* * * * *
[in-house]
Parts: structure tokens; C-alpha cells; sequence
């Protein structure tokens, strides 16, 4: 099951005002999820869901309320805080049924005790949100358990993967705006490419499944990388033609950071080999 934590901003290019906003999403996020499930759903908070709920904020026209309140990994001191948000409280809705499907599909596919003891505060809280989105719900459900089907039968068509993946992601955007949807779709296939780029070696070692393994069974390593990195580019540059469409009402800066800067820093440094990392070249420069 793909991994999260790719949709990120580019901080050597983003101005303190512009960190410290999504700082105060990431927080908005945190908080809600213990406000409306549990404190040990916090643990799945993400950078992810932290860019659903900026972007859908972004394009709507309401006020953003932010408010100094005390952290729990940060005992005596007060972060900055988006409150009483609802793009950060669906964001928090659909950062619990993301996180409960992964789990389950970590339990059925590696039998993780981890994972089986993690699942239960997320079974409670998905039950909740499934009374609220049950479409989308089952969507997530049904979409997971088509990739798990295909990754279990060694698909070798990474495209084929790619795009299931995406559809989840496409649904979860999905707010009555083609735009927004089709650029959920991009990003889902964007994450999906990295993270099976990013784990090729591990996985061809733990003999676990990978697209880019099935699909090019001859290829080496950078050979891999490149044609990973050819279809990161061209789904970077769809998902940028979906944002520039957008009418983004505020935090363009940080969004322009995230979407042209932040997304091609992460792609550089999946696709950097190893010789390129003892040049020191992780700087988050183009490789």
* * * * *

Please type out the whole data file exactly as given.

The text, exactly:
[in-house]
Parts: structure tokens; C-alpha cells; sequence
């Protein structure tokens, strides 16, 4: 099951005002999820869901309320805080049924005790949100358990993967705006490419499944990388033609950071080999 934590901003290019906003999403996020499930759903908070709920904020026209309140990994001191948000409280809705499907599909596919003891505060809280989105719900459900089907039968068509993946992601955007949807779709296939780029070696070692393994069974390593990195580019540059469409009402800066800067820093440094990392070249420069 793909991994999260790719949709990120580019901080050597983003101005303190512009960190410290999504700082105060990431927080908005945190908080809600213990406000409306549990404190040990916090643990799945993400950078992810932290860019659903900026972007859908972004394009709507309401006020953003932010408010100094005390952290729990940060005992005596007060972060900055988006409150009483609802793009950060669906964001928090659909950062619990993301996180409960992964789990389950970590339990059925590696039998993780981890994972089986993690699942239960997320079974409670998905039950909740499934009374609220049950479409989308089952969507997530049904979409997971088509990739798990295909990754279990060694698909070798990474495209084929790619795009299931995406559809989840496409649904979860999905707010009555083609735009927004089709650029959920991009990003889902964007994450999906990295993270099976990013784990090729591990996985061809733990003999676990990978697209880019099935699909090019001859290829080496950078050979891999490149044609990973050819279809990161061209789904970077769809998902940028979906944002520039957008009418983004505020935090363009940080969004322009995230979407042209932040997304091609992460792609550089999946696709950097190893010789390129003892040049020191992780700087988050183009490789």